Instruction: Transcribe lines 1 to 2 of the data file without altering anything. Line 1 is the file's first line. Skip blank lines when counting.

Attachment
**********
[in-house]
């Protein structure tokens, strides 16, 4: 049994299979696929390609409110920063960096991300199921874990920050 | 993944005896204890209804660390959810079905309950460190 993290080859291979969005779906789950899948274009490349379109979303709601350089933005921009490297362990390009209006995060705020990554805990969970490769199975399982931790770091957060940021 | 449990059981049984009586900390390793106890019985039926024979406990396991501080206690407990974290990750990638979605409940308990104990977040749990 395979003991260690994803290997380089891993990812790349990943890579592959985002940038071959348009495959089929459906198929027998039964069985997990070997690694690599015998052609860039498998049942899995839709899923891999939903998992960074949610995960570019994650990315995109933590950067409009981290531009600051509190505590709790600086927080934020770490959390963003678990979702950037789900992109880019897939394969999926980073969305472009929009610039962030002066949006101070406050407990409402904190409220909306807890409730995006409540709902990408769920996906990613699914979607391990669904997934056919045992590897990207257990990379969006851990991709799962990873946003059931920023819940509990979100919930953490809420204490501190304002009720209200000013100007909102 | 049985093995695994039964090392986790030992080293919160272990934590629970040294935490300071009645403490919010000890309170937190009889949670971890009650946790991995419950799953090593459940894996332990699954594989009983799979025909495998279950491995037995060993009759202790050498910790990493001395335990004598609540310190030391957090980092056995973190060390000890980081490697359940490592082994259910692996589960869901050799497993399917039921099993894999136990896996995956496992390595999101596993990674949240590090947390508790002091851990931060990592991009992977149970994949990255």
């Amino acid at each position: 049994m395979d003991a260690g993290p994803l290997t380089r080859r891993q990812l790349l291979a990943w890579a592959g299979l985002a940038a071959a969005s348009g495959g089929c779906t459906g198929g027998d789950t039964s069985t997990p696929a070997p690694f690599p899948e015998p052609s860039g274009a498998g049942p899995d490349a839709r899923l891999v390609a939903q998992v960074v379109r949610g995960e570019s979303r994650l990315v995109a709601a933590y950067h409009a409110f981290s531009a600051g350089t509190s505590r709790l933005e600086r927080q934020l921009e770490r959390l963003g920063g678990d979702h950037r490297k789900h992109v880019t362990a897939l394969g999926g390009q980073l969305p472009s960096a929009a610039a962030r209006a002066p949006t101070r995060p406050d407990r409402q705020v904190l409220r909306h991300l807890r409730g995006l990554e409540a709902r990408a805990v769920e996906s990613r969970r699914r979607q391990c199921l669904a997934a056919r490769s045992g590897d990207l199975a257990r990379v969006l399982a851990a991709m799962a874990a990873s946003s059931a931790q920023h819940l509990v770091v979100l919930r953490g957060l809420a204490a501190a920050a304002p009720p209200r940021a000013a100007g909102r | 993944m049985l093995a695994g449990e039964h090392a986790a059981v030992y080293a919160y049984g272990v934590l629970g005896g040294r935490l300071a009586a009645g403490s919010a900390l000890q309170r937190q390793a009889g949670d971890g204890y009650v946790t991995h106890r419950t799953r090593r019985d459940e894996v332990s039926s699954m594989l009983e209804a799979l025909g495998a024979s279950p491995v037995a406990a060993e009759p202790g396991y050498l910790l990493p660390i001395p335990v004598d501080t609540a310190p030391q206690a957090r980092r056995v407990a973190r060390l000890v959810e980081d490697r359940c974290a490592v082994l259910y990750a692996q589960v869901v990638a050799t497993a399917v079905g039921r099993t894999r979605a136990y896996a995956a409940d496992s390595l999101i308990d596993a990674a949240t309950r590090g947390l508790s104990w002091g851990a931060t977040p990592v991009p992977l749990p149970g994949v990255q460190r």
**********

[in-house]
């Protein structure tokens, strides 16, 4: 049994299979696929390609409110920063960096991300199921874990920050 | 993944005896204890209804660390959810079905309950460190 993290080859291979969005779906789950899948274009490349379109979303709601350089933005921009490297362990390009209006995060705020990554805990969970490769199975399982931790770091957060940021 | 449990059981049984009586900390390793106890019985039926024979406990396991501080206690407990974290990750990638979605409940308990104990977040749990 395979003991260690994803290997380089891993990812790349990943890579592959985002940038071959348009495959089929459906198929027998039964069985997990070997690694690599015998052609860039498998049942899995839709899923891999939903998992960074949610995960570019994650990315995109933590950067409009981290531009600051509190505590709790600086927080934020770490959390963003678990979702950037789900992109880019897939394969999926980073969305472009929009610039962030002066949006101070406050407990409402904190409220909306807890409730995006409540709902990408769920996906990613699914979607391990669904997934056919045992590897990207257990990379969006851990991709799962990873946003059931920023819940509990979100919930953490809420204490501190304002009720209200000013100007909102 | 049985093995695994039964090392986790030992080293919160272990934590629970040294935490300071009645403490919010000890309170937190009889949670971890009650946790991995419950799953090593459940894996332990699954594989009983799979025909495998279950491995037995060993009759202790050498910790990493001395335990004598609540310190030391957090980092056995973190060390000890980081490697359940490592082994259910692996589960869901050799497993399917039921099993894999136990896996995956496992390595999101596993990674949240590090947390508790002091851990931060990592991009992977149970994949990255």